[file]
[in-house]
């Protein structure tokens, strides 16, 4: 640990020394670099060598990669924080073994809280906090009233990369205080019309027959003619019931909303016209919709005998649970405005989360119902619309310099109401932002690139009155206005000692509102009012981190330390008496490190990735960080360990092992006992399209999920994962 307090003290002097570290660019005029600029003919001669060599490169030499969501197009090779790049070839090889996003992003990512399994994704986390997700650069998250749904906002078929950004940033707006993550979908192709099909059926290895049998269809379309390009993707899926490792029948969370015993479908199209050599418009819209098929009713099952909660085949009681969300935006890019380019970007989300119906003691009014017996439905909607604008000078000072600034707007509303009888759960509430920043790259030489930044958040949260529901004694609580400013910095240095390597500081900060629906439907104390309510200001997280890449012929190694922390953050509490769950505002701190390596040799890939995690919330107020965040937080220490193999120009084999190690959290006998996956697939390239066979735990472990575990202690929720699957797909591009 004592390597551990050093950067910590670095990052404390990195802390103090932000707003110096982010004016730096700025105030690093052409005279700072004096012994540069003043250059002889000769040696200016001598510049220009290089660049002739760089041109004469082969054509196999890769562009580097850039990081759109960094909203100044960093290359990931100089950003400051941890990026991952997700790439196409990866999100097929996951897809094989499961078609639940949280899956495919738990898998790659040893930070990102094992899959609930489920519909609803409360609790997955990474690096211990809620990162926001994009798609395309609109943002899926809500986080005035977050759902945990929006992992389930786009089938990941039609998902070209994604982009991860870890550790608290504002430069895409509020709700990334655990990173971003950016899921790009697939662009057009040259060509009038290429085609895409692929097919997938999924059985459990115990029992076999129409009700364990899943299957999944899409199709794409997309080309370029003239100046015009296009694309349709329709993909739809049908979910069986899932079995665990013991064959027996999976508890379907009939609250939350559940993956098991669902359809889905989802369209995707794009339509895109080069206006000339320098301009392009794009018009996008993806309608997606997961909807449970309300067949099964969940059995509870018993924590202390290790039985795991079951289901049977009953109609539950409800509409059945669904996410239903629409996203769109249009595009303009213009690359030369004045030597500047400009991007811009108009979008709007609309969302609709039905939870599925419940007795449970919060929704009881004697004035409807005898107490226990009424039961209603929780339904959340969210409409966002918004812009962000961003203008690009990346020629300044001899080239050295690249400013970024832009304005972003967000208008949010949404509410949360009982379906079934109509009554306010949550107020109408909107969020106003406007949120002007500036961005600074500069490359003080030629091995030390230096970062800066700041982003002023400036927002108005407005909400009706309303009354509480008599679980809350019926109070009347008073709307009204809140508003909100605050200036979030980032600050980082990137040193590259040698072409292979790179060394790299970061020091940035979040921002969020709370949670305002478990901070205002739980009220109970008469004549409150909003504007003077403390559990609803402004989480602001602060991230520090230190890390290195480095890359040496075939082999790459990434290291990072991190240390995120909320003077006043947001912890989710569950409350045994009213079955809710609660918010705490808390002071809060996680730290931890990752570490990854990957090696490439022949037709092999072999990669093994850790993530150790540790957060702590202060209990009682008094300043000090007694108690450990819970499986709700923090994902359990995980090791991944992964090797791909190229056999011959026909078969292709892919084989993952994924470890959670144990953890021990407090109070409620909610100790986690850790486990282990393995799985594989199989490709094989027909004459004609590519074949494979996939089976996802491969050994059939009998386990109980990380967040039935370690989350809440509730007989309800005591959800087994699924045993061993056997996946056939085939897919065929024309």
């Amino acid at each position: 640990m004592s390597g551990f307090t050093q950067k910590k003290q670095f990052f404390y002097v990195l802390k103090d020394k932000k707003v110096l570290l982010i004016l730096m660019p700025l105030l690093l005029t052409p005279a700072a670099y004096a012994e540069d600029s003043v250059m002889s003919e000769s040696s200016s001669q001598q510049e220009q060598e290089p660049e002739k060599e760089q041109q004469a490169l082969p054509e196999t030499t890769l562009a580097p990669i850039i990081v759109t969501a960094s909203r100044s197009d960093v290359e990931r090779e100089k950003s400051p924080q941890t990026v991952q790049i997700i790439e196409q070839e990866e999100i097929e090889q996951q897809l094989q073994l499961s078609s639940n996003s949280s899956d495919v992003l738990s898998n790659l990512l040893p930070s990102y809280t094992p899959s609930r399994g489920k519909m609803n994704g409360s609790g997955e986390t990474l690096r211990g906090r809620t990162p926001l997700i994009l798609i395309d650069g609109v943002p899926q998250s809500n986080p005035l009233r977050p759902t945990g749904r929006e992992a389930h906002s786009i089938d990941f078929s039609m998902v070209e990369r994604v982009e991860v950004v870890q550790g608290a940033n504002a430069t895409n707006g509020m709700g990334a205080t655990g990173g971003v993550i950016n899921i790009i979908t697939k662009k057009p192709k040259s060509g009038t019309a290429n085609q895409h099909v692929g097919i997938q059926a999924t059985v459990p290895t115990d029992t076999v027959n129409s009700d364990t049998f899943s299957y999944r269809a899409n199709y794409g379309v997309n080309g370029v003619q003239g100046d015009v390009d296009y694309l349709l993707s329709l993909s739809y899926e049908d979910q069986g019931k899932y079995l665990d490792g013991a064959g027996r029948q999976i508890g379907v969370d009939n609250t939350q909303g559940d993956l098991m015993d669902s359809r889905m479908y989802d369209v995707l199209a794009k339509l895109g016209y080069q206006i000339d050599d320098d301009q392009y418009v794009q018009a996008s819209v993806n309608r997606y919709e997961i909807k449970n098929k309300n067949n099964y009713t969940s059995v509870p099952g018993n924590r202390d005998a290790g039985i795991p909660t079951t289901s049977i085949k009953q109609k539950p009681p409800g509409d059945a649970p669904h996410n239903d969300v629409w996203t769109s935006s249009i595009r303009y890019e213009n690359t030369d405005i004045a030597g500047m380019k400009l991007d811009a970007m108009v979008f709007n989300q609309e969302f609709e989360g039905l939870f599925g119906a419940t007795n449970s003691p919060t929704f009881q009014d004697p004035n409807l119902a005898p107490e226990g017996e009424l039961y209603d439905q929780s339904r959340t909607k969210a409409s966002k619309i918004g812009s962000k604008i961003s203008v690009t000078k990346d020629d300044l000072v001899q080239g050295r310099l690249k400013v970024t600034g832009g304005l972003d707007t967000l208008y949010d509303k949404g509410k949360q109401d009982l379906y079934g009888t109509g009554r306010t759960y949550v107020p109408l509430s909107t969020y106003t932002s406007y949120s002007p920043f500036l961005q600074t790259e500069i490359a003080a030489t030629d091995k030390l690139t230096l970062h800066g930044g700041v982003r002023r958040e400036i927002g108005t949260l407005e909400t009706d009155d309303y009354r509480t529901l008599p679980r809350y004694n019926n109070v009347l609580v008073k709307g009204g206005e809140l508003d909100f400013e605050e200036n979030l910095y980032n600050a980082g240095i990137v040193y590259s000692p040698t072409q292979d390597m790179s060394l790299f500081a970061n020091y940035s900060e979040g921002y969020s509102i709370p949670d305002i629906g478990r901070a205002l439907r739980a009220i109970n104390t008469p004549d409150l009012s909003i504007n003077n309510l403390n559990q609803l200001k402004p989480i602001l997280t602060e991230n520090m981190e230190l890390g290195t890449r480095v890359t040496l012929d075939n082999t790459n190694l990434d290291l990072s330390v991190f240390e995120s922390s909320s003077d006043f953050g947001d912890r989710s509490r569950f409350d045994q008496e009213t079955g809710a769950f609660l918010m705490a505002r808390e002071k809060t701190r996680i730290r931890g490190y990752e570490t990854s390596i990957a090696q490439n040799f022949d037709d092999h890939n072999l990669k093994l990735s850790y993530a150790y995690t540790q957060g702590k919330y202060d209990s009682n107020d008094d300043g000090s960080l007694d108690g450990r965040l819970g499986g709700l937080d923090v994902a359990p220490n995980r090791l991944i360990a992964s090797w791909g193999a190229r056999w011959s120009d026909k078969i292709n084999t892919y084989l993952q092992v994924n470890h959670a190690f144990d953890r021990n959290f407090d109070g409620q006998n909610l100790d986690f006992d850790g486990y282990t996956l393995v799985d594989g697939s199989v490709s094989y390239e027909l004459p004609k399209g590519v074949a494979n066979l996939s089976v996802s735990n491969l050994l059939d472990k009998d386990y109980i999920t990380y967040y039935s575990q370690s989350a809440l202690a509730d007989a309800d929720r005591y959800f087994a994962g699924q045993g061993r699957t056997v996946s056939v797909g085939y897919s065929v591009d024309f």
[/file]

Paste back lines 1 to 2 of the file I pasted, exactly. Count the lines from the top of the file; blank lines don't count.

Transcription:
[in-house]
């Protein structure tokens, strides 16, 4: 640990020394670099060598990669924080073994809280906090009233990369205080019309027959003619019931909303016209919709005998649970405005989360119902619309310099109401932002690139009155206005000692509102009012981190330390008496490190990735960080360990092992006992399209999920994962 307090003290002097570290660019005029600029003919001669060599490169030499969501197009090779790049070839090889996003992003990512399994994704986390997700650069998250749904906002078929950004940033707006993550979908192709099909059926290895049998269809379309390009993707899926490792029948969370015993479908199209050599418009819209098929009713099952909660085949009681969300935006890019380019970007989300119906003691009014017996439905909607604008000078000072600034707007509303009888759960509430920043790259030489930044958040949260529901004694609580400013910095240095390597500081900060629906439907104390309510200001997280890449012929190694922390953050509490769950505002701190390596040799890939995690919330107020965040937080220490193999120009084999190690959290006998996956697939390239066979735990472990575990202690929720699957797909591009 004592390597551990050093950067910590670095990052404390990195802390103090932000707003110096982010004016730096700025105030690093052409005279700072004096012994540069003043250059002889000769040696200016001598510049220009290089660049002739760089041109004469082969054509196999890769562009580097850039990081759109960094909203100044960093290359990931100089950003400051941890990026991952997700790439196409990866999100097929996951897809094989499961078609639940949280899956495919738990898998790659040893930070990102094992899959609930489920519909609803409360609790997955990474690096211990809620990162926001994009798609395309609109943002899926809500986080005035977050759902945990929006992992389930786009089938990941039609998902070209994604982009991860870890550790608290504002430069895409509020709700990334655990990173971003950016899921790009697939662009057009040259060509009038290429085609895409692929097919997938999924059985459990115990029992076999129409009700364990899943299957999944899409199709794409997309080309370029003239100046015009296009694309349709329709993909739809049908979910069986899932079995665990013991064959027996999976508890379907009939609250939350559940993956098991669902359809889905989802369209995707794009339509895109080069206006000339320098301009392009794009018009996008993806309608997606997961909807449970309300067949099964969940059995509870018993924590202390290790039985795991079951289901049977009953109609539950409800509409059945669904996410239903629409996203769109249009595009303009213009690359030369004045030597500047400009991007811009108009979008709007609309969302609709039905939870599925419940007795449970919060929704009881004697004035409807005898107490226990009424039961209603929780339904959340969210409409966002918004812009962000961003203008690009990346020629300044001899080239050295690249400013970024832009304005972003967000208008949010949404509410949360009982379906079934109509009554306010949550107020109408909107969020106003406007949120002007500036961005600074500069490359003080030629091995030390230096970062800066700041982003002023400036927002108005407005909400009706309303009354509480008599679980809350019926109070009347008073709307009204809140508003909100605050200036979030980032600050980082990137040193590259040698072409292979790179060394790299970061020091940035979040921002969020709370949670305002478990901070205002739980009220109970008469004549409150909003504007003077403390559990609803402004989480602001602060991230520090230190890390290195480095890359040496075939082999790459990434290291990072991190240390995120909320003077006043947001912890989710569950409350045994009213079955809710609660918010705490808390002071809060996680730290931890990752570490990854990957090696490439022949037709092999072999990669093994850790993530150790540790957060702590202060209990009682008094300043000090007694108690450990819970499986709700923090994902359990995980090791991944992964090797791909190229056999011959026909078969292709892919084989993952994924470890959670144990953890021990407090109070409620909610100790986690850790486990282990393995799985594989199989490709094989027909004459004609590519074949494979996939089976996802491969050994059939009998386990109980990380967040039935370690989350809440509730007989309800005591959800087994699924045993061993056997996946056939085939897919065929024309």